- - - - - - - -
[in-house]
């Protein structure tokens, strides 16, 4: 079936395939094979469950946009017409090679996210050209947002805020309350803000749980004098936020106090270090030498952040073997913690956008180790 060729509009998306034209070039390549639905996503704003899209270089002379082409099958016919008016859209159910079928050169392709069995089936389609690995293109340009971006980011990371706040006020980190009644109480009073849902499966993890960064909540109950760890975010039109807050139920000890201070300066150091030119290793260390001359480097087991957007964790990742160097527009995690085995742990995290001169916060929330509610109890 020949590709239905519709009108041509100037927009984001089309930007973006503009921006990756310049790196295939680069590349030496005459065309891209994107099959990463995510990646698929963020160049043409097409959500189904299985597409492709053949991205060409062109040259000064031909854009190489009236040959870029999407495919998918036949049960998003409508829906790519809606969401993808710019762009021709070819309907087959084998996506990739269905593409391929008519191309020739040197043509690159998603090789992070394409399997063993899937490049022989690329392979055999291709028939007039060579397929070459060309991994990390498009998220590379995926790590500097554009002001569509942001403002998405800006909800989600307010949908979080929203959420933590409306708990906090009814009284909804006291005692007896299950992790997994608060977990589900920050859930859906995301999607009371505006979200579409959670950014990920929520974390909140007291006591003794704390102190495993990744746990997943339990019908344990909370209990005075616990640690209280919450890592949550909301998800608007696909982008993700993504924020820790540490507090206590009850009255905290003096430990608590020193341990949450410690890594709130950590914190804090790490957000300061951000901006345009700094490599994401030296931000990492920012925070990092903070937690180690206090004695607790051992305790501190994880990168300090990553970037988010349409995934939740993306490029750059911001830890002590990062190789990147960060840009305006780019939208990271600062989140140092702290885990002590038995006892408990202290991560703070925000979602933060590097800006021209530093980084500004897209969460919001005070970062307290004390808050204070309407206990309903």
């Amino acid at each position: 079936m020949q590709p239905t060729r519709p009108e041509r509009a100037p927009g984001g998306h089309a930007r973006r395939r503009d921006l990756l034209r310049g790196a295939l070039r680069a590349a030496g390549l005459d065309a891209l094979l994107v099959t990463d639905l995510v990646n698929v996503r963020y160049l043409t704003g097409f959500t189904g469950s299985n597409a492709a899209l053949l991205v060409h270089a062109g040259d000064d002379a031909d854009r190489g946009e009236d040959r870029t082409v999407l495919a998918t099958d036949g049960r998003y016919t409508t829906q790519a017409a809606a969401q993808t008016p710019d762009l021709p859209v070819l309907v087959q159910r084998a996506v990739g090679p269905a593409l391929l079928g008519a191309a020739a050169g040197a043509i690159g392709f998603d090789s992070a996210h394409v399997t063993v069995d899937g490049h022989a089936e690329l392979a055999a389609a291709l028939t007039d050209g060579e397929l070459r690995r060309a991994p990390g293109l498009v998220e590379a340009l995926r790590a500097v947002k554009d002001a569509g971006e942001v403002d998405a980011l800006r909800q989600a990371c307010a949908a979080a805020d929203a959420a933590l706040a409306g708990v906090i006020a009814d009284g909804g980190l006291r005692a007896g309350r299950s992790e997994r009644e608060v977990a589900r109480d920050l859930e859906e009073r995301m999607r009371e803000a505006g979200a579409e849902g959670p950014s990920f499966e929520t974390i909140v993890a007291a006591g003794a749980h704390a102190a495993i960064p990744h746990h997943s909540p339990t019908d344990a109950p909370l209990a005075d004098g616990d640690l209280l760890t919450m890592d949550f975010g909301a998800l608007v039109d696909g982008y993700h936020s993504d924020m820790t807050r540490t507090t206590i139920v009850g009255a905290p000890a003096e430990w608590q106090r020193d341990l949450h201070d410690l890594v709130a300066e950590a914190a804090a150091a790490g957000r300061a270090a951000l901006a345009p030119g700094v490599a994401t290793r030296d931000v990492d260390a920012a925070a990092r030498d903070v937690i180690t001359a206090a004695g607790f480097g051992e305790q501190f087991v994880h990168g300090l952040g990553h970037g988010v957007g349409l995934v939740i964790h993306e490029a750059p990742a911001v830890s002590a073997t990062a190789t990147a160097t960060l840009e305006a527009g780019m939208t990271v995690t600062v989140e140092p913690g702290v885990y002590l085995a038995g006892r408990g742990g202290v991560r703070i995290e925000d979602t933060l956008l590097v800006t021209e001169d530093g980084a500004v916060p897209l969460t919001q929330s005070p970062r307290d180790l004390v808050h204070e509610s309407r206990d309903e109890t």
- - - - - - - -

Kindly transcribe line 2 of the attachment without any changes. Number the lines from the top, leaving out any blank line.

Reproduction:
């Protein structure tokens, strides 16, 4: 079936395939094979469950946009017409090679996210050209947002805020309350803000749980004098936020106090270090030498952040073997913690956008180790 060729509009998306034209070039390549639905996503704003899209270089002379082409099958016919008016859209159910079928050169392709069995089936389609690995293109340009971006980011990371706040006020980190009644109480009073849902499966993890960064909540109950760890975010039109807050139920000890201070300066150091030119290793260390001359480097087991957007964790990742160097527009995690085995742990995290001169916060929330509610109890 020949590709239905519709009108041509100037927009984001089309930007973006503009921006990756310049790196295939680069590349030496005459065309891209994107099959990463995510990646698929963020160049043409097409959500189904299985597409492709053949991205060409062109040259000064031909854009190489009236040959870029999407495919998918036949049960998003409508829906790519809606969401993808710019762009021709070819309907087959084998996506990739269905593409391929008519191309020739040197043509690159998603090789992070394409399997063993899937490049022989690329392979055999291709028939007039060579397929070459060309991994990390498009998220590379995926790590500097554009002001569509942001403002998405800006909800989600307010949908979080929203959420933590409306708990906090009814009284909804006291005692007896299950992790997994608060977990589900920050859930859906995301999607009371505006979200579409959670950014990920929520974390909140007291006591003794704390102190495993990744746990997943339990019908344990909370209990005075616990640690209280919450890592949550909301998800608007696909982008993700993504924020820790540490507090206590009850009255905290003096430990608590020193341990949450410690890594709130950590914190804090790490957000300061951000901006345009700094490599994401030296931000990492920012925070990092903070937690180690206090004695607790051992305790501190994880990168300090990553970037988010349409995934939740993306490029750059911001830890002590990062190789990147960060840009305006780019939208990271600062989140140092702290885990002590038995006892408990202290991560703070925000979602933060590097800006021209530093980084500004897209969460919001005070970062307290004390808050204070309407206990309903």